Fatherly Inheritances: 2021 Father’s Day

A father fishes off the pier at Coney Island, along with his six children.1953.
Harold’s father, Louis Feinstein, 1946

If you’ve seen the film Last Stop Coney Island: The Life and Photography of Harold Feinstein,  you will know that Harold’s relationship with his own father was a difficult one. Louis Feinstein suffered from alcoholism and Harold often spoke about the fear he felt around him, the beatings and druken rages.  It was a huge factor in shaping his life. But as he approached the last days of his life,  Harold began to express less angst and more fondness for both of his parents. What a blessing it is to end one’s life with a sense of resolution. Even though he could not have the conversations directly with them, somehow his aging mind was able to make choices about what to hold on to and what to release.  He remembered how his father bought him his first camera, his generosity in the synagogue, how hard he worked. When he was sober, Louis Feinstein could be a kind and generous man.

That said,  the imprint his father left on him for most of his life made him ever-mindful of how he was with his own children.  He wrote this poem to his own son, Gjon, when he was just an infant.

Harold with his son, date and photographer unknown, screen capture from the film Last Stop Coney Island.
Harold’s poem to his son Gjon, 1965

Harold also had a daughter, Robin, who he dearly loved.  Many people who have viewed the film wonder why she didn’t appear in it. The answer is that she died of breast cancer in our home in 2000.  Her passing was a huge loss for all of us. She was an amazing, generous and kind person.   (See the post:  Breast Cancer Awareness Month: Reflections on Art, Hope and Healing dedicated to my daughter Robin Kovary).

Robin and Harold Feinstein, circa 1980, photographer unknown.

Here is a poem he wrote for her in 2008:

Thinking of you, Robin
July 10, 2008

If the words of God
were made manifest in a jewel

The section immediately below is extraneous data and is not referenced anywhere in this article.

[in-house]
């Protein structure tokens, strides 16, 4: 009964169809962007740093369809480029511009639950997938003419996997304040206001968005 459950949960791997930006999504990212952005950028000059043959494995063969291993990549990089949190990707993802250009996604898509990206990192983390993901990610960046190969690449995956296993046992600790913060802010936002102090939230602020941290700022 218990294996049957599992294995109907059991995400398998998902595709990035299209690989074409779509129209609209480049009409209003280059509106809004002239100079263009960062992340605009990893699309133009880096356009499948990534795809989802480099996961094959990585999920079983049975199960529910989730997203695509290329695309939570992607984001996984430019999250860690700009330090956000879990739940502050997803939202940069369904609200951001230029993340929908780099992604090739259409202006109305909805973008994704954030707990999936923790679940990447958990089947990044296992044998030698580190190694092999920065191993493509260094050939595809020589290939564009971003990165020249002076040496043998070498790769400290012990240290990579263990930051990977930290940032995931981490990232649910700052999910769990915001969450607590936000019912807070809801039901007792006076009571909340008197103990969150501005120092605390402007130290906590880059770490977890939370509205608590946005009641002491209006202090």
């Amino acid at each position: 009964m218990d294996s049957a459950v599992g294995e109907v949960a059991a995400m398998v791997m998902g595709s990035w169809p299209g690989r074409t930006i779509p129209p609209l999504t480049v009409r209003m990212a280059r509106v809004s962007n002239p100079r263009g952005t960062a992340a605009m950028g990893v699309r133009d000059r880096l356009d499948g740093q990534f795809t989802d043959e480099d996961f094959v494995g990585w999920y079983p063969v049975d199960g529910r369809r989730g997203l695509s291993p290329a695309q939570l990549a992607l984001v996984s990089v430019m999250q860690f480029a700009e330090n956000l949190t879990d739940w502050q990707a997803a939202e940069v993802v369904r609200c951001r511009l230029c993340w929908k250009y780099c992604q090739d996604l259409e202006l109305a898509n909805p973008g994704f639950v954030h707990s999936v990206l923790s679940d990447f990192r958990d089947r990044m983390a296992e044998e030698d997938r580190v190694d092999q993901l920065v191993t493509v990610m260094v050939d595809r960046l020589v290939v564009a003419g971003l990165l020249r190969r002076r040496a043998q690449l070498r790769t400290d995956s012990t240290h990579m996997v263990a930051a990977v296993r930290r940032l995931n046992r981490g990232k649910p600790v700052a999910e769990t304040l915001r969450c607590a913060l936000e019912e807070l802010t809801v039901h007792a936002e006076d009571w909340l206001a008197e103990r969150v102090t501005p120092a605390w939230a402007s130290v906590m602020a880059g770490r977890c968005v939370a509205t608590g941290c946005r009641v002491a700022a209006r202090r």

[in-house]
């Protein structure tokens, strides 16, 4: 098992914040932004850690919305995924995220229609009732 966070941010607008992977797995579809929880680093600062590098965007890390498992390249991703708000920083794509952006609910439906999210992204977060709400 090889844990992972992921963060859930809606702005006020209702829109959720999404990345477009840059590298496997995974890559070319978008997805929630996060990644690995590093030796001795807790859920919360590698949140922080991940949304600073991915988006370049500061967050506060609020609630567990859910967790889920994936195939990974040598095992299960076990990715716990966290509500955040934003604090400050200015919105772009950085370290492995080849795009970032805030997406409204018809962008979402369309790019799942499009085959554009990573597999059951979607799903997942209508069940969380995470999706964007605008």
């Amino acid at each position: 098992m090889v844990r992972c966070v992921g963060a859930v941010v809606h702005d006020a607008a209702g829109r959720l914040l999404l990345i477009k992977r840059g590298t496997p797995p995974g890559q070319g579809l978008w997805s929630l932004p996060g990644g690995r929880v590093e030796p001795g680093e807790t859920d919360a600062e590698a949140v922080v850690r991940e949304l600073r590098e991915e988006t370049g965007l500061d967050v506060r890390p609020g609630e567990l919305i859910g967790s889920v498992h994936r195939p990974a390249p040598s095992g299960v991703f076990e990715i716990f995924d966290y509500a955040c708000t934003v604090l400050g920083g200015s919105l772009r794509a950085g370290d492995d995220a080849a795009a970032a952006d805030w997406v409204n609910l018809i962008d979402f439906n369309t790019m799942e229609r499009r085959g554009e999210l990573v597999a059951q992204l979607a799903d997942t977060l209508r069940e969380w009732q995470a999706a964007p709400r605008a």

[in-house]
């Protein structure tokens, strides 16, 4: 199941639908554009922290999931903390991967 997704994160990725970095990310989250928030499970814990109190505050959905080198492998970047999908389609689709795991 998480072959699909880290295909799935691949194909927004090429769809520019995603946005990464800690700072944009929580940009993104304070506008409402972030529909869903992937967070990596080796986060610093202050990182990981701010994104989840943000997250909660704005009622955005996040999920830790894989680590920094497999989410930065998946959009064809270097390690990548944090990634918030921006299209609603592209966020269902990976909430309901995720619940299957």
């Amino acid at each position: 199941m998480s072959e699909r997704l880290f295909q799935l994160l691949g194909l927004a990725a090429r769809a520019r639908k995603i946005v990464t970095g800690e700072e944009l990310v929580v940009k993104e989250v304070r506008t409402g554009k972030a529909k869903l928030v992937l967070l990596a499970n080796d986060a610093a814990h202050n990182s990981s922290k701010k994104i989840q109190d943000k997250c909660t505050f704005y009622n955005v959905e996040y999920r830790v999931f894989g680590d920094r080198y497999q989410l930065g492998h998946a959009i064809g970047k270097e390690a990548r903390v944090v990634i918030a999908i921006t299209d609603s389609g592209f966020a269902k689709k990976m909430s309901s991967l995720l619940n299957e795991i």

as beauteous as
the words themselves,
Where simply to behold
this treasure
would transform the viewer,
Where would this jewel lie
to be viewed by humanity?
Would it come down
projected from the sky?
No, it would have to be held
as an infant in one’s arms.

Throughout his life, Harold was drawn to moments of tenderness between people. That pull resulted in many iconic images of fathers with their children, including a few sweet moments with some of his close friends Sid Grossman and W. Eugene Smith.  The photo of Sid appears as the final image in the book,  The Life and Work of Sid Grossman.

Sid Grossman holding his son Adam, 1955. Harold was visiting Sid at his home in Provincetown, MA.
W. Eugene Smith serving cake to his children, Croton-on-Hudson, 1955. This was taken while Harold was living with Smith and helping to edit and lay-out the Pittsburgh essay.

This week in the studio, we produced two short IGTV videos  on Harold’s photographs of fathers and their children.  We hope you’ll follow us on Instagram and catch our posts there,  but I’ve posted them to our YouTube channel so that you can enjoy them below as well. The first one shares those iconic images we have as prints and the second is a peak at never-before-seen images. The negs were scanned before Harold died, but we weren’t able to get them primted before he left us.

Click on the image below to hear Harold speaking about this photograph.   His words reflect one of his fundamental tenets about photographing:  “You need to see people through the eyes of someone who loves them.”

Haitian father with daughter, Coney Island, 1949.

Here’s hoping you have time to honor your father today — and every day!


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Beth Black

LOVELY, DARING JUDITH. The images are poignant…my favorite is the Haitian father…so sweet

Beth Black

Oooops, although you are daring… I meant to say DARLING!

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